Shipping Containers Transformed into Eco-Friendly Homes to Tackle Ghana’s Housing Crisis

Amanda Daily
2 Min Read
Housing in Ghana

Eric Kwaku Gyimah, leading a construction project on the outskirts of Accra, is turning discarded shipping containers into eco-friendly homes.

This innovative approach offers a potential remedy to Ghana’s pressing housing shortage.

According to the Ghana Statistical Service, about six million of Ghana’s 33 million population urgently need housing.

The population living in slums has surged from 5.5 million in 2017 to 8.8 million by 2020.


Rapid urbanization, driven by rural-to-urban migration and natural population growth, has exacerbated the housing deficit, leading to the proliferation of informal settlements and slums.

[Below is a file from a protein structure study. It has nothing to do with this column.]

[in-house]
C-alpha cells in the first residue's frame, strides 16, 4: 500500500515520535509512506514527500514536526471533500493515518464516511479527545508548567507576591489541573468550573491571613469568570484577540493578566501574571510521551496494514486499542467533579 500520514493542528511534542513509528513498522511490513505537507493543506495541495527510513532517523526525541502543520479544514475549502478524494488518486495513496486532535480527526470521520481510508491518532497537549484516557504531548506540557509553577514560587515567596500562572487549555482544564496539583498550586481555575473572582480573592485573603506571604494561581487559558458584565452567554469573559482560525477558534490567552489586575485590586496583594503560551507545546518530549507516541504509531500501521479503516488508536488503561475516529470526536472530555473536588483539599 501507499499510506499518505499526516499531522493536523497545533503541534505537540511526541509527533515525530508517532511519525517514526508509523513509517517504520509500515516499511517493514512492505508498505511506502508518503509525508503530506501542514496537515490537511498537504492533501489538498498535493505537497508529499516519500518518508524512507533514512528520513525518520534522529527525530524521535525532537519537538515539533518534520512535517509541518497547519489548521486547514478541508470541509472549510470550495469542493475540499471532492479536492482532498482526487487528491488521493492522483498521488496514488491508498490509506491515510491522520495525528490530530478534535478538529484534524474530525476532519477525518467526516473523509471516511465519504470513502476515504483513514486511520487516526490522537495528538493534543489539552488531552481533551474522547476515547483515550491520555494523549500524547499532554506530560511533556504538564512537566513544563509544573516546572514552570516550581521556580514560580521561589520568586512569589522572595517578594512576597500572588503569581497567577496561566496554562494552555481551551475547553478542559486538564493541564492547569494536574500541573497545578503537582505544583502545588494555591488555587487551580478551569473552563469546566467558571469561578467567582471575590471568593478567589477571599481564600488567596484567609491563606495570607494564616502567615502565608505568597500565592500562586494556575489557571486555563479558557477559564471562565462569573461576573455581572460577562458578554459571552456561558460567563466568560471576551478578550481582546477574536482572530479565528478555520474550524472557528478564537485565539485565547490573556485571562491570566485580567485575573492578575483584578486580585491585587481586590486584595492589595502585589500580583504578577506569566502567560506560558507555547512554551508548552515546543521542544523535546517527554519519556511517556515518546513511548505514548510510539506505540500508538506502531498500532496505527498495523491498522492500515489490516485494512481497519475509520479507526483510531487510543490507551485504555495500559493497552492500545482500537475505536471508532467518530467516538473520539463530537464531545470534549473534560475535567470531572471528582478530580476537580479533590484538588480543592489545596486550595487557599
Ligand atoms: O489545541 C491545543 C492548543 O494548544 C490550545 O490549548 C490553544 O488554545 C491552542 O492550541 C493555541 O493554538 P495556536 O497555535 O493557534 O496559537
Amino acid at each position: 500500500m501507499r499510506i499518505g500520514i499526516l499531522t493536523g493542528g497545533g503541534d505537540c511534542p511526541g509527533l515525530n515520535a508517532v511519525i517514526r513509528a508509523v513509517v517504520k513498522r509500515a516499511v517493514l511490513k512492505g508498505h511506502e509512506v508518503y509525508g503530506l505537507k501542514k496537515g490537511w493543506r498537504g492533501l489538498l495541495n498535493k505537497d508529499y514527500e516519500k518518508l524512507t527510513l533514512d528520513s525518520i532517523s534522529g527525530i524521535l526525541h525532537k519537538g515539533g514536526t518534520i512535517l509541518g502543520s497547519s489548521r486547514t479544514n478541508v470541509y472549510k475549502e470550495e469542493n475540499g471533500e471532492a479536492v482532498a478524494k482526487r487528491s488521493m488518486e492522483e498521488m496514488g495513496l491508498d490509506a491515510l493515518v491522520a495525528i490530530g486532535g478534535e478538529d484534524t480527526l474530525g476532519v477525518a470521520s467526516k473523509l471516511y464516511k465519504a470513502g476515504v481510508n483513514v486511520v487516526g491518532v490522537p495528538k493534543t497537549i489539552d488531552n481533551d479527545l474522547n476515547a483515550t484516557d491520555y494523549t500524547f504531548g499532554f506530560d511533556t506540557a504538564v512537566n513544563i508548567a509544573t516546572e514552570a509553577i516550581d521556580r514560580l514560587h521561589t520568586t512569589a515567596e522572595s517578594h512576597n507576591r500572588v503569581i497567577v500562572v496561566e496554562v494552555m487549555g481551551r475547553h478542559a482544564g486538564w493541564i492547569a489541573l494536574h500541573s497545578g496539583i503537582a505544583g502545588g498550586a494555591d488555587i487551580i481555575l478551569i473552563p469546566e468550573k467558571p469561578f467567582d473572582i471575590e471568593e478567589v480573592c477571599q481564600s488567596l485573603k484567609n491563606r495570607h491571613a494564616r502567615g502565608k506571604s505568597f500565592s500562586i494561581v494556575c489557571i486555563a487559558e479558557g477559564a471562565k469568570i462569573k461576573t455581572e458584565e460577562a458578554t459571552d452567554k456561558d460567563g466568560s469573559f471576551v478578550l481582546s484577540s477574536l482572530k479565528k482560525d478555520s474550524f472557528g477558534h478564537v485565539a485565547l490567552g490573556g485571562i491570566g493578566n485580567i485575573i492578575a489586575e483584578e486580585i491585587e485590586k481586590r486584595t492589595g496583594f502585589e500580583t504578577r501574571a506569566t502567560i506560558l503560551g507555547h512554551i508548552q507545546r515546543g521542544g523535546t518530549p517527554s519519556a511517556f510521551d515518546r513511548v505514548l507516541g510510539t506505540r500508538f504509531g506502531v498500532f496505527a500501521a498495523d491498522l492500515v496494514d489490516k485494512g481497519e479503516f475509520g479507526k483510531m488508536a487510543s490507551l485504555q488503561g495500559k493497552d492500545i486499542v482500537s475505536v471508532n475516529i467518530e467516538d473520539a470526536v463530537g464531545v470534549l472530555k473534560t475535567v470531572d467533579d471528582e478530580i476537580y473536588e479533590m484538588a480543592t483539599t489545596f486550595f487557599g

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Economic challenges and limited access to financing have also hindered many Ghanaians from buying or building homes.

Gyimah’s initiative aims to provide affordable and sustainable living options. His homes, primarily aimed at those seeking affordable living solutions, cost between $7,000 to $10,000 for simpler designs and up to $35,000 for more complex layouts.

These prices are significantly lower than traditional bricks-and-mortar houses.

The construction process is relatively quick, with simpler designs taking a few weeks and more complex layouts up to a year. Gyimah emphasizes that these homes use natural ventilation, reducing the need for energy-intensive cooling systems like air conditioners.

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Despite criticisms from some planning experts, who argue that solutions like container homes may only have a small effect on Ghana’s housing problem, Gyimah remains committed to his vision.

He envisions expanding his initiative to provide mobile housing solutions for victims of natural disasters, aiming to create “symbols of resilience and hope” for those in need.

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